Orient Express

Are you like me?  Do you daydream about taking the Orient Express and sitting with spies, exiled Russian royalty, artists and socialites?  [side note:  while I was researching the Orient Express, I was reminded that there is a chinese restaurant in Seattle with the same name.  It is housed inside a few cobbled-together train cars down in the industrial area.  I read a couple reviews on Yelp, and my favorites excerpts were “They still had their Christmas decorations up in March, we should have just left” and “I felt like I was in a SAW movie.”]  The obvious source of inspiration is “Murder on the Orient Express” by Agatha Christie in novel and film form, I am obsessed with Hercule Poirot, more the David Suchet than the Albert Finney portrayal.  You have to see “From Russia With Love,” the second film in the James Bond series.  James has a fight on the Orient Express.  So, in my daydreams, I have a combination of Agatha Christie and Ian Fleming as the visual source, naturally, I would be solving a murder and fighting off spies.  This should help:

This date marks the first formal run of the Orient Express in 1883. The train was the brainchild of Georges Nagelmackers. He had been impressed by trains he’d seen in America in the 1860s — particularly the Pullman “sleeper cars” — and envisioned a richly appointed train running on a continuous 1,500-mile stretch of track from Paris to Istanbul. For its formal launch from the Gare de Strasbourg, Nagelmackers arranged battered, rusty Pullman cars on adjacent tracks to show his luxurious conveyance to its best advantage. Many of its first passengers on the 80-hour journey were journalists, and they spread the word of its paneled interiors, leather armchairs, silk sheets, and wool blankets. They also dubbed the train “the Orient Express” with Nagelmackers’ blessing. The train later earned another nickname, “the Spies’ Express,” due to its popularity in the espionage community.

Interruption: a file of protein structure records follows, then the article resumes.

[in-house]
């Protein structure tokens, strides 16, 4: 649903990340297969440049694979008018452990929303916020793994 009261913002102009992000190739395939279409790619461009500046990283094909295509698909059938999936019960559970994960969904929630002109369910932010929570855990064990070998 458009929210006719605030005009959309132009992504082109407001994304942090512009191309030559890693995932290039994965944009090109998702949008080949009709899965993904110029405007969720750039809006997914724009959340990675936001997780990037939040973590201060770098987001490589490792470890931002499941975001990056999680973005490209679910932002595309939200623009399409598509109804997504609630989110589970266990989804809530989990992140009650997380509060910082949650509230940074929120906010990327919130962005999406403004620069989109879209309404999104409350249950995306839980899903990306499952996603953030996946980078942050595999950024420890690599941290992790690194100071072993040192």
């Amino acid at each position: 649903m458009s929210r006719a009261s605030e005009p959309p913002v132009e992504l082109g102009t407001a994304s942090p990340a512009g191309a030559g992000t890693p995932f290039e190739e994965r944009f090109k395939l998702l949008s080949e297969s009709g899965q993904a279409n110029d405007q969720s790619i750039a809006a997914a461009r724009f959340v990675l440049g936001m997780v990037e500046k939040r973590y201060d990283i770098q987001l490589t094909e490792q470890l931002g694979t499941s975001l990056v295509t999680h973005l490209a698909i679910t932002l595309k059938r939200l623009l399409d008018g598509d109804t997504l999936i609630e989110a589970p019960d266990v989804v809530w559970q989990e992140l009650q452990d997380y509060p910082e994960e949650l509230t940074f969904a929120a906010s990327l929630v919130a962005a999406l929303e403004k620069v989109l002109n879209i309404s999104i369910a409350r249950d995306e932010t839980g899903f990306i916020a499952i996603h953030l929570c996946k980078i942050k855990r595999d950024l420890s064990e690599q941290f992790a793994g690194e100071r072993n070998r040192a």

One particular car played a role in both world wars. On November 11, 1918, German officers signed their surrender documents in an Allied commander’s private car. The car was a museum piece in Paris until 1940, when Hitler commandeered it and used it as the setting to dictate the terms of the French surrender. Later, when his defeat was imminent, he blew the car up so that it wouldn’t become an Allied trophy again.

The original Orient Express stopped serving Istanbul in 1977, and its new route ran from Paris to Vienna until 2007, when the route was shortened, departing Strasbourg instead of Paris. Finally, in 2009, the Orient Express ceased operation, citing competition from high-speed trains and discount airlines. It has spawned several offspring that have adopted the name for promotional purposes, including the Direct Orient Express and the Nostalgic Orient Express. Only the Venice-Simplon Orient Express, which runs from London to a variety of European destinations and charges $2,300 U.S. to ride in the restored original cars, approaches the original “King of Trains and Train of Kings.”

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